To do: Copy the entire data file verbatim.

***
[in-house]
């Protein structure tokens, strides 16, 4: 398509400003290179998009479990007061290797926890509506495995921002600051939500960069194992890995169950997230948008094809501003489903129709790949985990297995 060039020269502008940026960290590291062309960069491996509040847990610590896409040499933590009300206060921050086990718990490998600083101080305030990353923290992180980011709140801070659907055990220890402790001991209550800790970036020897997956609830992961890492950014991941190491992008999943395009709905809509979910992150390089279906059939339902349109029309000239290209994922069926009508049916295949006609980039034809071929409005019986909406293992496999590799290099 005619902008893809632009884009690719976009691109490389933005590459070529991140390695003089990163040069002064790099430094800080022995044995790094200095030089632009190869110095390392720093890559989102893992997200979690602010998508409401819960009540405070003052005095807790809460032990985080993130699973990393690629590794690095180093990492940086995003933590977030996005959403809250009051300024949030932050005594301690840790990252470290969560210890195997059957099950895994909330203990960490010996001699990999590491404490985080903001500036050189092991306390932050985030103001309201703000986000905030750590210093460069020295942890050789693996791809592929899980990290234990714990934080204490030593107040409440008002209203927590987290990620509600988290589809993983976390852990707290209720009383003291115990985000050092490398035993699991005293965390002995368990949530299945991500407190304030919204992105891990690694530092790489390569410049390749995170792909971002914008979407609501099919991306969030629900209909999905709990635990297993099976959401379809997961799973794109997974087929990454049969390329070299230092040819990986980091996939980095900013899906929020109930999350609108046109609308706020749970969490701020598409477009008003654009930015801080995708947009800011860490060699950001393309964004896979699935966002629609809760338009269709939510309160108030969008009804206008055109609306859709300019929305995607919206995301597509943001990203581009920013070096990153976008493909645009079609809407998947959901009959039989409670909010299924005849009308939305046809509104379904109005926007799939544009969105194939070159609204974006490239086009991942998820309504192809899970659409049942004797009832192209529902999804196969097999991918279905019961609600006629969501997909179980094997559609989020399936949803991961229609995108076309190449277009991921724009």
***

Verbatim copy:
[in-house]
């Protein structure tokens, strides 16, 4: 398509400003290179998009479990007061290797926890509506495995921002600051939500960069194992890995169950997230948008094809501003489903129709790949985990297995 060039020269502008940026960290590291062309960069491996509040847990610590896409040499933590009300206060921050086990718990490998600083101080305030990353923290992180980011709140801070659907055990220890402790001991209550800790970036020897997956609830992961890492950014991941190491992008999943395009709905809509979910992150390089279906059939339902349109029309000239290209994922069926009508049916295949006609980039034809071929409005019986909406293992496999590799290099 005619902008893809632009884009690719976009691109490389933005590459070529991140390695003089990163040069002064790099430094800080022995044995790094200095030089632009190869110095390392720093890559989102893992997200979690602010998508409401819960009540405070003052005095807790809460032990985080993130699973990393690629590794690095180093990492940086995003933590977030996005959403809250009051300024949030932050005594301690840790990252470290969560210890195997059957099950895994909330203990960490010996001699990999590491404490985080903001500036050189092991306390932050985030103001309201703000986000905030750590210093460069020295942890050789693996791809592929899980990290234990714990934080204490030593107040409440008002209203927590987290990620509600988290589809993983976390852990707290209720009383003291115990985000050092490398035993699991005293965390002995368990949530299945991500407190304030919204992105891990690694530092790489390569410049390749995170792909971002914008979407609501099919991306969030629900209909999905709990635990297993099976959401379809997961799973794109997974087929990454049969390329070299230092040819990986980091996939980095900013899906929020109930999350609108046109609308706020749970969490701020598409477009008003654009930015801080995708947009800011860490060699950001393309964004896979699935966002629609809760338009269709939510309160108030969008009804206008055109609306859709300019929305995607919206995301597509943001990203581009920013070096990153976008493909645009079609809407998947959901009959039989409670909010299924005849009308939305046809509104379904109005926007799939544009969105194939070159609204974006490239086009991942998820309504192809899970659409049942004797009832192209529902999804196969097999991918279905019961609600006629969501997909179980094997559609989020399936949803991961229609995108076309190449277009991921724009």